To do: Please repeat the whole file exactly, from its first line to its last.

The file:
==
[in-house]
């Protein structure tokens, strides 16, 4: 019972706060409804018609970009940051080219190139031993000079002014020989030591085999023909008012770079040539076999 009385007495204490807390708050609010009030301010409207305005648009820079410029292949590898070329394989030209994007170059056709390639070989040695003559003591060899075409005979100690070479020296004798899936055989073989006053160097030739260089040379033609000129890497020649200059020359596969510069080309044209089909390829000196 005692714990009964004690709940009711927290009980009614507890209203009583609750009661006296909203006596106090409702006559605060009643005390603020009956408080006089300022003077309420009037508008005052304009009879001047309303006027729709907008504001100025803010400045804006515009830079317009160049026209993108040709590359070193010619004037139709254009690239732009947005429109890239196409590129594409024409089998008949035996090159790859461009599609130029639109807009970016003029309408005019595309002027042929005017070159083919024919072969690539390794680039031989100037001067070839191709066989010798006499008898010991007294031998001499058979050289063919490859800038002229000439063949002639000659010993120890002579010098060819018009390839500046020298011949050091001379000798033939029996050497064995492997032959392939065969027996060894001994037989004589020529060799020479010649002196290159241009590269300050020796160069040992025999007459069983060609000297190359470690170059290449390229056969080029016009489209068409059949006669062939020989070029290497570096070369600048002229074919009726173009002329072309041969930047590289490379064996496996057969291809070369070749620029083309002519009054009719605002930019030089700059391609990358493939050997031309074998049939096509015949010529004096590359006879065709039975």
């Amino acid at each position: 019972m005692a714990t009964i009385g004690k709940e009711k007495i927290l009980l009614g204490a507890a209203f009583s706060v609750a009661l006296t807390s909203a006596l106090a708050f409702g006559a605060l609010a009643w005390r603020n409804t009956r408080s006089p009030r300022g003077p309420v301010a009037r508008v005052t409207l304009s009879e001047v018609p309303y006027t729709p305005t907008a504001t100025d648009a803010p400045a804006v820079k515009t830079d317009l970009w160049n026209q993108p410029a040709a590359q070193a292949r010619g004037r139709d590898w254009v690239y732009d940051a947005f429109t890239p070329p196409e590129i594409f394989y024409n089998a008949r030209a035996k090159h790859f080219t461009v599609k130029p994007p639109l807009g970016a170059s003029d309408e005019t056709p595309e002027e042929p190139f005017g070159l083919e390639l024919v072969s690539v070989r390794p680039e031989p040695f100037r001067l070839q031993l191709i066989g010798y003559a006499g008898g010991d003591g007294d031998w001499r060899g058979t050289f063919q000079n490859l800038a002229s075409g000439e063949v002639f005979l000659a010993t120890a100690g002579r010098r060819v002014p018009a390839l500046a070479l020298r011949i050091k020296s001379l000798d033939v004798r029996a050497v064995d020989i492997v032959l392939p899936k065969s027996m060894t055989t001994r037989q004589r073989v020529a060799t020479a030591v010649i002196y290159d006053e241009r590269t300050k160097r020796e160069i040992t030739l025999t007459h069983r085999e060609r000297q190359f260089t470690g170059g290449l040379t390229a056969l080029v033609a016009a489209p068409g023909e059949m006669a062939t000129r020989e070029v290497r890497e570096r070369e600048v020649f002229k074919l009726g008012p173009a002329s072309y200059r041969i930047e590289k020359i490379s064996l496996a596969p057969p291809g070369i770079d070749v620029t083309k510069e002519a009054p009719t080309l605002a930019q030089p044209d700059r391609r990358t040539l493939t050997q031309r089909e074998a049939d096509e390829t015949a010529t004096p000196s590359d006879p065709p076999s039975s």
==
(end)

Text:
[in-house]
């Protein structure tokens, strides 16, 4: 019972706060409804018609970009940051080219190139031993000079002014020989030591085999023909008012770079040539076999 009385007495204490807390708050609010009030301010409207305005648009820079410029292949590898070329394989030209994007170059056709390639070989040695003559003591060899075409005979100690070479020296004798899936055989073989006053160097030739260089040379033609000129890497020649200059020359596969510069080309044209089909390829000196 005692714990009964004690709940009711927290009980009614507890209203009583609750009661006296909203006596106090409702006559605060009643005390603020009956408080006089300022003077309420009037508008005052304009009879001047309303006027729709907008504001100025803010400045804006515009830079317009160049026209993108040709590359070193010619004037139709254009690239732009947005429109890239196409590129594409024409089998008949035996090159790859461009599609130029639109807009970016003029309408005019595309002027042929005017070159083919024919072969690539390794680039031989100037001067070839191709066989010798006499008898010991007294031998001499058979050289063919490859800038002229000439063949002639000659010993120890002579010098060819018009390839500046020298011949050091001379000798033939029996050497064995492997032959392939065969027996060894001994037989004589020529060799020479010649002196290159241009590269300050020796160069040992025999007459069983060609000297190359470690170059290449390229056969080029016009489209068409059949006669062939020989070029290497570096070369600048002229074919009726173009002329072309041969930047590289490379064996496996057969291809070369070749620029083309002519009054009719605002930019030089700059391609990358493939050997031309074998049939096509015949010529004096590359006879065709039975």
């Amino acid at each position: 019972m005692a714990t009964i009385g004690k709940e009711k007495i927290l009980l009614g204490a507890a209203f009583s706060v609750a009661l006296t807390s909203a006596l106090a708050f409702g006559a605060l609010a009643w005390r603020n409804t009956r408080s006089p009030r300022g003077p309420v301010a009037r508008v005052t409207l304009s009879e001047v018609p309303y006027t729709p305005t907008a504001t100025d648009a803010p400045a804006v820079k515009t830079d317009l970009w160049n026209q993108p410029a040709a590359q070193a292949r010619g004037r139709d590898w254009v690239y732009d940051a947005f429109t890239p070329p196409e590129i594409f394989y024409n089998a008949r030209a035996k090159h790859f080219t461009v599609k130029p994007p639109l807009g970016a170059s003029d309408e005019t056709p595309e002027e042929p190139f005017g070159l083919e390639l024919v072969s690539v070989r390794p680039e031989p040695f100037r001067l070839q031993l191709i066989g010798y003559a006499g008898g010991d003591g007294d031998w001499r060899g058979t050289f063919q000079n490859l800038a002229s075409g000439e063949v002639f005979l000659a010993t120890a100690g002579r010098r060819v002014p018009a390839l500046a070479l020298r011949i050091k020296s001379l000798d033939v004798r029996a050497v064995d020989i492997v032959l392939p899936k065969s027996m060894t055989t001994r037989q004589r073989v020529a060799t020479a030591v010649i002196y290159d006053e241009r590269t300050k160097r020796e160069i040992t030739l025999t007459h069983r085999e060609r000297q190359f260089t470690g170059g290449l040379t390229a056969l080029v033609a016009a489209p068409g023909e059949m006669a062939t000129r020989e070029v290497r890497e570096r070369e600048v020649f002229k074919l009726g008012p173009a002329s072309y200059r041969i930047e590289k020359i490379s064996l496996a596969p057969p291809g070369i770079d070749v620029t083309k510069e002519a009054p009719t080309l605002a930019q030089p044209d700059r391609r990358t040539l493939t050997q031309r089909e074998a049939d096509e390829t015949a010529t004096p000196s590359d006879p065709p076999s039975s």